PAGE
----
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August and September 2020 saw an unprecedented spike in natural disasters. As much of the western continental United States was ablaze, a series of powerful hurricanes devastated the south east, heavily impacting Louisiana and its Gulf Coast neighbors.
As of October, more than 4 million acres have been burned by wildfire in California alone—and the fire season is not over yet. NPR has reported that according to the California Department of Forestry and Fire Protection, the state has previously never surpassed 2 million acres in a single fire season in as long as the data has been recorded.
On the other side of the country, Atlantic hurricanes are also setting records. For each year, the World Meteorological Organization creates a list of 21 potential storm names, corresponding to each letter of the alphabet (except for Q, U, X, Y, or Z). For only the second time since records began, the number of hurricanes has exceeded theses naming protocols, now resulting in storms named Alpha, Beta, Gamma, and Delta, respectively.
Episcopal schools have been in the paths of many of these disasters, but thankfully none are reporting significant losses. Bishop Noland Episcopal Day School found itself directly underneath Hurricane Laura as it made landfall in Lake Charles, LA, but damage was mostly confined to a damaged and flooded gym, and the loss of trees around campus. “Our school, compared to others, sustained minimal damage,” writes The Rev. Frances “Boo” Kay, Bishop Noland’s principal. As Hurricane Sally bore down on Pensacola, FL, thankfully Episcopal Day School was spared the brunt of the damage. “We fared extremely well. Both church and school are on top of the clean up” wrote Robert Stephens, Head of School.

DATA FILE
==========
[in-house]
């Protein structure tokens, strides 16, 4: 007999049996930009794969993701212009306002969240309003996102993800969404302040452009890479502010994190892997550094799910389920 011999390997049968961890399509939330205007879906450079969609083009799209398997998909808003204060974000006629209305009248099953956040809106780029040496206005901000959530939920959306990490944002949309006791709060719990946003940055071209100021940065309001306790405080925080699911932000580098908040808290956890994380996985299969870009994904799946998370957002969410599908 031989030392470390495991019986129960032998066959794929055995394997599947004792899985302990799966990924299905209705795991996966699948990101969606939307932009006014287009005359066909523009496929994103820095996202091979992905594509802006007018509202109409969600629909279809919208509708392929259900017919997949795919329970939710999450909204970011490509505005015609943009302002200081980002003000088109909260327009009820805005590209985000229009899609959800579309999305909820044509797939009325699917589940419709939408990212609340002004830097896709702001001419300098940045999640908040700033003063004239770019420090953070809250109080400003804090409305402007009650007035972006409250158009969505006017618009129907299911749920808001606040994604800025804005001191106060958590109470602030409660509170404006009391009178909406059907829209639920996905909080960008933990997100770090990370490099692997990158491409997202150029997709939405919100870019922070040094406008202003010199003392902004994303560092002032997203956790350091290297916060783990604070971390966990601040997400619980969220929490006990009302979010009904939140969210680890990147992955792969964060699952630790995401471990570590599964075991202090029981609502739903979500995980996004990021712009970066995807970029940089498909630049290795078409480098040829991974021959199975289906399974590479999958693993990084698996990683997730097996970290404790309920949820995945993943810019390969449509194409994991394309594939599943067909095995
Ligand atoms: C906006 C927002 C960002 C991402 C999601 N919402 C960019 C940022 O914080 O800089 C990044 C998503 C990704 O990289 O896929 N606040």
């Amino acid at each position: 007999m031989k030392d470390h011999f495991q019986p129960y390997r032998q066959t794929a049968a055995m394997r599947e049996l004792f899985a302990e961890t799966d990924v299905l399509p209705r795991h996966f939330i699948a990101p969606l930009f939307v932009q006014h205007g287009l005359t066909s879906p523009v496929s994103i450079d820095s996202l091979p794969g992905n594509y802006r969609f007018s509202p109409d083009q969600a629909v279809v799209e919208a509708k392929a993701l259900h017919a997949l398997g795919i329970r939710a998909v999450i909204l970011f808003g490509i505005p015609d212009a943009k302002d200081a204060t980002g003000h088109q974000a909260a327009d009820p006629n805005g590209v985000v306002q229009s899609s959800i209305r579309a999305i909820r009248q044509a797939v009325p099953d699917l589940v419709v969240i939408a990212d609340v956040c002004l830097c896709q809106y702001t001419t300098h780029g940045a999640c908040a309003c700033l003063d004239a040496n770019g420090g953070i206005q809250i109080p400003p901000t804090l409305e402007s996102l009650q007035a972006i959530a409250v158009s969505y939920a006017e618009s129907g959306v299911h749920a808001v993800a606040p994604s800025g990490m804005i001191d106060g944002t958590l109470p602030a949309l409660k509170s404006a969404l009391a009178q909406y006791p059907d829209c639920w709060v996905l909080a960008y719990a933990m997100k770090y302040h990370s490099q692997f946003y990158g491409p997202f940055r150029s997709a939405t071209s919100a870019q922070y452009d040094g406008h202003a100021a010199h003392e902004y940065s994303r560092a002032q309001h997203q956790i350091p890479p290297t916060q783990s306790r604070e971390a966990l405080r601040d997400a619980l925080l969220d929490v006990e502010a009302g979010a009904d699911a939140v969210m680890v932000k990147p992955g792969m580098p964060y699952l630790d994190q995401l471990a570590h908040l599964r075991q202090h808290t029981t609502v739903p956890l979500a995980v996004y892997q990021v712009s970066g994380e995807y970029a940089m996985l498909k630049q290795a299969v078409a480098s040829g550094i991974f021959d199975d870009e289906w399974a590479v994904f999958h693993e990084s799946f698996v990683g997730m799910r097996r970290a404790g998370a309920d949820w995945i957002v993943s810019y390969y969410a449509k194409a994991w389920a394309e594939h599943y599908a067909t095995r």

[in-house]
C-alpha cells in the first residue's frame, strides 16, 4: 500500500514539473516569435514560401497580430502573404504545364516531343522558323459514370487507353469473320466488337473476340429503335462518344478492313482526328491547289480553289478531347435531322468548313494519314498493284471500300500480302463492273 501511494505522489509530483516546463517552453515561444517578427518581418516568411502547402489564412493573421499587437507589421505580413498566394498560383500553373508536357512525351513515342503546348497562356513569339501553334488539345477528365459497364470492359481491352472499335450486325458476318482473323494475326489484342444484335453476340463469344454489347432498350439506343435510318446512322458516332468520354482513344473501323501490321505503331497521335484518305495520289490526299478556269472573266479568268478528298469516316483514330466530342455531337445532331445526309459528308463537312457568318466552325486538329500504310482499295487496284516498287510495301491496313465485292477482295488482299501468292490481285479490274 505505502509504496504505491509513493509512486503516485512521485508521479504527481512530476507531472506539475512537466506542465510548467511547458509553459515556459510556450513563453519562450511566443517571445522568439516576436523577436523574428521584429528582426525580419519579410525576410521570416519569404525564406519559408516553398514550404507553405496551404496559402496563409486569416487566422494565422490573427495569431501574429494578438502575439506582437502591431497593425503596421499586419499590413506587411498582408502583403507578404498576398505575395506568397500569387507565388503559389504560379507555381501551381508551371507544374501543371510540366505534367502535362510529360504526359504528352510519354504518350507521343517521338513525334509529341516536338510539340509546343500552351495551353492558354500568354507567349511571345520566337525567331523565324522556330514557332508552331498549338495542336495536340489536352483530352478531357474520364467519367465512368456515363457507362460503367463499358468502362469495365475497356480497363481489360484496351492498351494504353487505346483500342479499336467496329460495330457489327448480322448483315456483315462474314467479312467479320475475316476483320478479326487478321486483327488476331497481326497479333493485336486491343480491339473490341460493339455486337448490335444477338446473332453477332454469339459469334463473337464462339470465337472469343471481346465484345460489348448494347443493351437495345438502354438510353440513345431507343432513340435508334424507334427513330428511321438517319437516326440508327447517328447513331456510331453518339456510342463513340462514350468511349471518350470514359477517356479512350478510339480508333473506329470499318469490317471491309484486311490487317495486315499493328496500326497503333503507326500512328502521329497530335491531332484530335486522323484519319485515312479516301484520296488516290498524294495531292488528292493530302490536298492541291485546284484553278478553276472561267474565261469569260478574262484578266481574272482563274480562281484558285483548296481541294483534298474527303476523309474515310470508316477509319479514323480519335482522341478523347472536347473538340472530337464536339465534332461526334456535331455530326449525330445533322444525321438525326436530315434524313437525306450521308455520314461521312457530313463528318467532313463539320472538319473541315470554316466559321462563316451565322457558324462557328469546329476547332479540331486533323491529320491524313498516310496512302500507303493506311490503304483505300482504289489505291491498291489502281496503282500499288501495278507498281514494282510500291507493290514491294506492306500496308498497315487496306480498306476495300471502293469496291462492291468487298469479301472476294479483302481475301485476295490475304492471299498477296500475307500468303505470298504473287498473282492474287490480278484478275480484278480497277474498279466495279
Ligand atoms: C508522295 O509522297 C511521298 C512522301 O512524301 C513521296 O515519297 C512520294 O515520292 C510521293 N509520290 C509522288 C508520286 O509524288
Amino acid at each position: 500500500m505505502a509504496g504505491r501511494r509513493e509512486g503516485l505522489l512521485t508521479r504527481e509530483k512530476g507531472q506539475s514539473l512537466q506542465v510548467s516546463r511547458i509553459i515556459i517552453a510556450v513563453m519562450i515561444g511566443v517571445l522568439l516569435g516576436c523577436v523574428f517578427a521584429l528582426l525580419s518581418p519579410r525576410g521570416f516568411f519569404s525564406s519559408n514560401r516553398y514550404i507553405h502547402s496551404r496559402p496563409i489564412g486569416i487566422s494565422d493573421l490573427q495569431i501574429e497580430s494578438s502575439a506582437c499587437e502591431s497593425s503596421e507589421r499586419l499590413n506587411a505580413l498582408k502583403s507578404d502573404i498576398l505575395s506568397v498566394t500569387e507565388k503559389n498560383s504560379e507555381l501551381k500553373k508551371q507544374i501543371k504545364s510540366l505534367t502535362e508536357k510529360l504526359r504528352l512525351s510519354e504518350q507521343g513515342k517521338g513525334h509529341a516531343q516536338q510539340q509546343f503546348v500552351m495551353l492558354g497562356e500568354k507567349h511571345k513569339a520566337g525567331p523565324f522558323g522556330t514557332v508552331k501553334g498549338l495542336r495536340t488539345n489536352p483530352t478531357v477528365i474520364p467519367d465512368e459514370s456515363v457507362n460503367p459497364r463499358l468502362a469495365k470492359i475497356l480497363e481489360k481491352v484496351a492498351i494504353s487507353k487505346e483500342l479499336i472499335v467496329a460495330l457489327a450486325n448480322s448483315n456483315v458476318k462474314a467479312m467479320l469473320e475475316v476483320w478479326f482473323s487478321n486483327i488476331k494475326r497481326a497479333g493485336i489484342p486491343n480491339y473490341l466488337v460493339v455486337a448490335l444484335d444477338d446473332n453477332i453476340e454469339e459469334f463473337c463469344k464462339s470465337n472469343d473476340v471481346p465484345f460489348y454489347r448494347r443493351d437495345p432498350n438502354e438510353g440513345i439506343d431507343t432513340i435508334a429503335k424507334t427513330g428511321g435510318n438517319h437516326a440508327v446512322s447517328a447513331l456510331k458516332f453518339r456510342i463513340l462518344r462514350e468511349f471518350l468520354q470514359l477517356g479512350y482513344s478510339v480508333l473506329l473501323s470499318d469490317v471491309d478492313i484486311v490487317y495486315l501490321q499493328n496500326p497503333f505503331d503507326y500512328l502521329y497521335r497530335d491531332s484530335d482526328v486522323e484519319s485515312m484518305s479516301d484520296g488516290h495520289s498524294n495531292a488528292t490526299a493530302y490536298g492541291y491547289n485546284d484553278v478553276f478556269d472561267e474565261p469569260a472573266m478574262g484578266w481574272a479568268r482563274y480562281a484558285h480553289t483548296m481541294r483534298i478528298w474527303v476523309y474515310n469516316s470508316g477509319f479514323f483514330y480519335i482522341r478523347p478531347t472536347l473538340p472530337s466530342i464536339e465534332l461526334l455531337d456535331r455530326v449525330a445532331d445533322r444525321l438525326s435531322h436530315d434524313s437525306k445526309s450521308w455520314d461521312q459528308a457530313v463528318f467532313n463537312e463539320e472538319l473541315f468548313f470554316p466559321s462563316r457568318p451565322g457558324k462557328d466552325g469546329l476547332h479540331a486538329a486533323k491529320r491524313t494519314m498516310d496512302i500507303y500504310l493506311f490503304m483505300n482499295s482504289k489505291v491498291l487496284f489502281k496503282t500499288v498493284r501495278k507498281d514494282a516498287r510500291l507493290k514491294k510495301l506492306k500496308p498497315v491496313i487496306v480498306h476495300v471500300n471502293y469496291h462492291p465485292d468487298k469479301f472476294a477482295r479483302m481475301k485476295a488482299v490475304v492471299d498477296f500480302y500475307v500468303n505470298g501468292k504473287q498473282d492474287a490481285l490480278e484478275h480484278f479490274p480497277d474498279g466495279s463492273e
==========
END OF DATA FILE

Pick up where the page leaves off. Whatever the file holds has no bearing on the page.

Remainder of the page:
In the northwest, smoke from the fires has resulted in poor air quality, forcing some schools to return to fully virtual learning. “It’s positively biblical out here,” writes The Rev. Lex Breckinridge, Rector of St. Thomas Episcopal Church in Medina, WA. “Fires and plagues, now snakes are being driven into towns as their habitat is being consumed. Frogs and locusts can’t be too far behind!”
As schools and communities try to make sense of the widespread destruction, NAES has tried to compile articles from Dioceses and other Episcopal entities. Here is a collection of statements and resources that will be relevant to Episcopal schools.
Episcopal Diocese of Louisiana
Hurricane Laura Assistance
The Rt. Rev. Morris K. Thompson, Jr.
Bishop of Louisiana
Episcopal Diocese of the Central Gulf Coast
An Update on Hurricane Sally
The Rt. Rev. J. Russell Kendrick
Bishop of the Central Gulf Coast
West Coast Fires
How to Help
- Episcopal Relief and Development
Episcopal Relief and Development works directly with dioceses to provide direct relief to communities impacted by disasters.
- The Mercury News
The San Jose Mercury-News has published a list of agencies with descriptions of the type of work they are doing.
- Diocese of El Camino Real
The Bishop’s COVID-19 fund has been expanded to help wildfire victims.
Statements & Resources
The Episcopal Diocese of El Camino Real
Wildfire message from Bishop Lucinda
The Right Rev. Lucinda Beth Ashby
Bishop of El Camino Real
Fire, Weather & Avalance Center
U.S. Wildfire Map